WeeklyWatch – Market confidence dented in light of Ukraine crisis

01 February 2022

Stock Take

Market reactions

Difficult trading conditions played out again last week, as a hard-line stance from the US Federal Reserve and continued geopolitical tensions alarmed investors.

Following a broadly positive 2021 as far as markets were concerned, 2022 has thus far been much more testing – and these challenges endured for many global markets over the past week, including the S&P500 and the NASDAQ.

Concerns surrounding a Russian invasion of the Ukraine continued to mount, as no resolution was achieved from talks – hurting market confidence. An invasion of this kind would represent the largest military action in Europe since World War II – potentially leading to a wider economic knock-on effect due to promised Western sanctions on Russia.

Inflationary dynamics

The situation was further complicated for investors towards the end of the week, given that the Fed disclosed that an interest rate rise would “soon be appropriate”. Having already started to taper down the other fiscal stimulus measures implemented during the pandemic, this move from the US to begin increasing rates came as no surprise.

Chris Iggo – AXA IM Chief Investment Officer, Core Investments – said:

“The pandemic is largely responsible for the increase in inflation since the spring of 2021. However, investors are not sure whether inflationary dynamics have moved beyond those generated by supply disruptions and backlogs. Wage growth has picked up and the global energy situation creates additional complexity. With unemployment rates in the major economies within a few tenths of a percentage point of their pre-pandemic lows, and with inflation likely to remain elevated for the rest of this year, monetary tightening is warranted and inevitable.”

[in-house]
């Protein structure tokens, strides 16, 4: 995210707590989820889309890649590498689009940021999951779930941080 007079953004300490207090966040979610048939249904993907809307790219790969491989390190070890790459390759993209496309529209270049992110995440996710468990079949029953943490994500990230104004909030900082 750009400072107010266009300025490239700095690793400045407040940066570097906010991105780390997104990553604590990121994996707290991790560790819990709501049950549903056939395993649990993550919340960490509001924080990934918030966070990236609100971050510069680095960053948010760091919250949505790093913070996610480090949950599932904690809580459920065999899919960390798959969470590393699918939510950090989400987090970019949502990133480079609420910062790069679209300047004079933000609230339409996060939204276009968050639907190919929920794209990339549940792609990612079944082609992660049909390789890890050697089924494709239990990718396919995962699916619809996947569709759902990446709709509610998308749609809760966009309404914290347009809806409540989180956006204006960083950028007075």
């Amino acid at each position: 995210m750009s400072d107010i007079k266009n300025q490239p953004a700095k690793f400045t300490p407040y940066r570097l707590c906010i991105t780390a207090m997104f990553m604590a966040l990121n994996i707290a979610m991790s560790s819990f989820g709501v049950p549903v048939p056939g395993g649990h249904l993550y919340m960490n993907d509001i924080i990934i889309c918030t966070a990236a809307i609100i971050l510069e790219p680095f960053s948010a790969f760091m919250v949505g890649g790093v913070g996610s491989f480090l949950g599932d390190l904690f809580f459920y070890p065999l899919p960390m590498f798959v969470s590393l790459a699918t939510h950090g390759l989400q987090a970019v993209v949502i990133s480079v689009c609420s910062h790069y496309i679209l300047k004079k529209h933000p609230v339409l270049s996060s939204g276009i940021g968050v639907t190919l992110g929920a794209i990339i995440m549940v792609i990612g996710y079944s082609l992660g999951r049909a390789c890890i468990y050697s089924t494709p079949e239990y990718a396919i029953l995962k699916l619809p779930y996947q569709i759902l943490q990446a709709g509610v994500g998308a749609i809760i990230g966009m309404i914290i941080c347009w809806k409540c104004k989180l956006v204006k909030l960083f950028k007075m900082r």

A range of factors have contributed to the drops in US indices, yet headline figures can be ambiguous. While the overall US markets may be down, the level of the fall is emphasised by declines from the major tech players.

For example, on Friday, Adrian Frost from Artemis noted:

“Each of the MegaCap-8 stocks has fallen more sharply than the S&P 500…The MegaCap-8 is down 15.7%, the S&P 500 is down 9.2%, and the S&P 500 excluding the MegaCap-8 stocks is down 7.4%.”

Several of these tech stocks featured amongst the strongest performers in 2021, yet the recent changes are a stark reminder about the need for a well-diversified portfolio.

Market timings

Aristotle Capital Management’s Jim Henderson spoke recently, saying that while inflation, interest rates and geopolitical events were having a negative impact on markets, recent falls weren’t out of character, from a historical point of view.

He commented:

“Every now and then, a correction in the marketplace is warranted and healthy. And generally speaking, you’re going to get a 10% decline off of market highs every couple of years. That’s just the way the market works.”

What’s more, this slump could, in fact, prove to be beneficial for shrewd managers over the long term. The reason behind this is that the recent market drop may have brought the prices of some companies to a level such that managers are prepared to make an investment or top up existing positions.